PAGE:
Outside of ASUN's permanent activities through its institutions, the heads of government of all member states meet during the annual ASUN Summit to discuss current economic, political, security, and socio-cultural policy issues. The summit is usually held over the course of a few days, and the location varies from year to year. Many landmark decisions of ASUN have been developed during an ASUN Summit.

Official bodies

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Secretariat (SASUN)
Administration and budgeting
Located in Osianopoli, Flag of Plevia.svg Plevia.

The Secretariat of the Association of South Ulethan Nations holds the responsibility for the strategic management, administration and budgeting of ASUN’s meetings and activities. The position of Secretary General is appointed by majority vote by the Interparliamentary Assembly for a non-renewable term of six years.


Committee of Ministers (CMASUN)
Executive
Located in Hanif, Mazan Flag.png Mazan.

The Committee of Ministers of the Association of South Ulethan Nations is the executive body of ASUN, representing the national governments of its member states. Its members consist of the Ministers of Foreign Affairs of all member states. Its mandate includes deciding the general action and common policy of ASUN, finalizing conventions and agreements, adopting the budget submitted by the Secretariat, as well as admitting new member states in dialogue with the Interparliamentary Assembly. The Committee meets at least two times a year; additional meetings can be called when necessary. Each member state also has the opportunity to appoint a Deputy Representative, who provides permanent representation for its member state outside of the Committee’s biannual meetings.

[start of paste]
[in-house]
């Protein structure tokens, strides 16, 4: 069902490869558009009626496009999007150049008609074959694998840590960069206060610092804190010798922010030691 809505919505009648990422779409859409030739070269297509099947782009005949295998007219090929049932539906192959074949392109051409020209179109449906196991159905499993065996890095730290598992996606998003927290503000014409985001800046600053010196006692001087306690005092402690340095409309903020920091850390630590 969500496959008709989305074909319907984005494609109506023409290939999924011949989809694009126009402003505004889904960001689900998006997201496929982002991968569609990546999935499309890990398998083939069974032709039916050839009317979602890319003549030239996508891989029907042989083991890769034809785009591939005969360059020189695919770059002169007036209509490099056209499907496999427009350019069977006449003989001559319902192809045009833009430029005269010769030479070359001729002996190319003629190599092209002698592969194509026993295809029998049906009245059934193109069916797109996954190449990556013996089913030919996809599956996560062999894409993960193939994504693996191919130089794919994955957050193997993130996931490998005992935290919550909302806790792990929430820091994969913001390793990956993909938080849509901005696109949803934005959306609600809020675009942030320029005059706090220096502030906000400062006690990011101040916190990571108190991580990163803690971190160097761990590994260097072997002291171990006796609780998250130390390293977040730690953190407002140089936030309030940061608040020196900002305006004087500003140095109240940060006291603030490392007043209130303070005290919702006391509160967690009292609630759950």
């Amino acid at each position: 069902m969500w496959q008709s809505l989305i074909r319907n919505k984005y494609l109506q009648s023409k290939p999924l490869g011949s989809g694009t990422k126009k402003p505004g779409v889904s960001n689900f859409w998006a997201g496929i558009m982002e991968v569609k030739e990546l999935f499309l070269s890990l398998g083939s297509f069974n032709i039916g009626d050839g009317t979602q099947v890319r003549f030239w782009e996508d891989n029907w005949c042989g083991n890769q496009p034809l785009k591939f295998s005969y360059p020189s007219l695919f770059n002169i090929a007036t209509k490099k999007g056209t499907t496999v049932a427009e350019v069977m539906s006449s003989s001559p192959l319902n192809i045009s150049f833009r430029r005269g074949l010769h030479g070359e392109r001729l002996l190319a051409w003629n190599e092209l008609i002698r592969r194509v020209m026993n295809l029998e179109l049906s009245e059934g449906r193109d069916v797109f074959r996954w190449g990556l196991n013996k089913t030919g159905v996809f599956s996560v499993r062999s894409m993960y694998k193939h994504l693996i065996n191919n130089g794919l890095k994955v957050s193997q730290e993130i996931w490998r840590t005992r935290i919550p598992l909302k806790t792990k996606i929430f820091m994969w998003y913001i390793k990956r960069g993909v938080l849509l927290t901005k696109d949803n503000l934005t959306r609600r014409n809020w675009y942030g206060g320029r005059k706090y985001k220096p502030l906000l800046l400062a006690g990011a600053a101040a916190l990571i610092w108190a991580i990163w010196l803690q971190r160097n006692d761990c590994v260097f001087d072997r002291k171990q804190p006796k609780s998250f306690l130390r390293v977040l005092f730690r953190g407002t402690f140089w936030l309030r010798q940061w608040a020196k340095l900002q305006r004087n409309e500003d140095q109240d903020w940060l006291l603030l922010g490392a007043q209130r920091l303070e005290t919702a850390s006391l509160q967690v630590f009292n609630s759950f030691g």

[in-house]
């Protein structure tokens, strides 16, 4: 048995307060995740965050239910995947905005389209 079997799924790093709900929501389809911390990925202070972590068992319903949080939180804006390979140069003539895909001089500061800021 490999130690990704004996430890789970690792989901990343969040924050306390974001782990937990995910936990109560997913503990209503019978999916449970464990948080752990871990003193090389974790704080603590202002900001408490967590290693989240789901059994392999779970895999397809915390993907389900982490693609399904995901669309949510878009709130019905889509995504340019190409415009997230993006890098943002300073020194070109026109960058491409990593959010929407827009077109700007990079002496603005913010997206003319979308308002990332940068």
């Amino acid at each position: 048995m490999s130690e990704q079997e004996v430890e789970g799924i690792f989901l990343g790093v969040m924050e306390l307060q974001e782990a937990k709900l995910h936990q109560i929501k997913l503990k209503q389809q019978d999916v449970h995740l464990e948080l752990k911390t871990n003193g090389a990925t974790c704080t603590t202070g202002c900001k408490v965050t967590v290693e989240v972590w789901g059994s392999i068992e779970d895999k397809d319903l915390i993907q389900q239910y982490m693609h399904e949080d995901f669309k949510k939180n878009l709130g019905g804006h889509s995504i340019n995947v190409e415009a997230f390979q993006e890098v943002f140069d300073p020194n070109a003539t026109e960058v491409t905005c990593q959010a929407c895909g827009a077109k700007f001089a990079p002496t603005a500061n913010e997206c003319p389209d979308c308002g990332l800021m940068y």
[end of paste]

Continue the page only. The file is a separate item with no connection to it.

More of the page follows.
Interparliamentary Assembly (IAASUN)
Advisory and deliberative
Located in Castellán.

The Interparliamentary Assembly of the Association of South Ulethan Nations is the parliamentary arm of ASUN. The overarching goal of the Interparliamentary Assembly is the dissemination of best practices and harmonization of national laws across member states. The Assembly does not have the power to make binding laws, but can help develop, recommend, implement and evaluate national legislation of member states. In addition, the Interparliamentary Assembly acts as a platform for debate for member states and holds frequent dialogues and debate sessions on any topic it chooses. The Assembly has the power to appoint the position of Secretary General and judges for the South Uletha Court of Fundamental Rights. Member states found to be in violation of ASUN’s statutes can have their delegation suspended or voting rights removed. The Assembly includes the delegations of each member states’ parliament, and seats are distributed proportionally according to country population. It is the responsibility of the member state that the delegation is representative of the national parliament. Observer and partner states also have the opportunity to send a delegation, but lack the right to vote.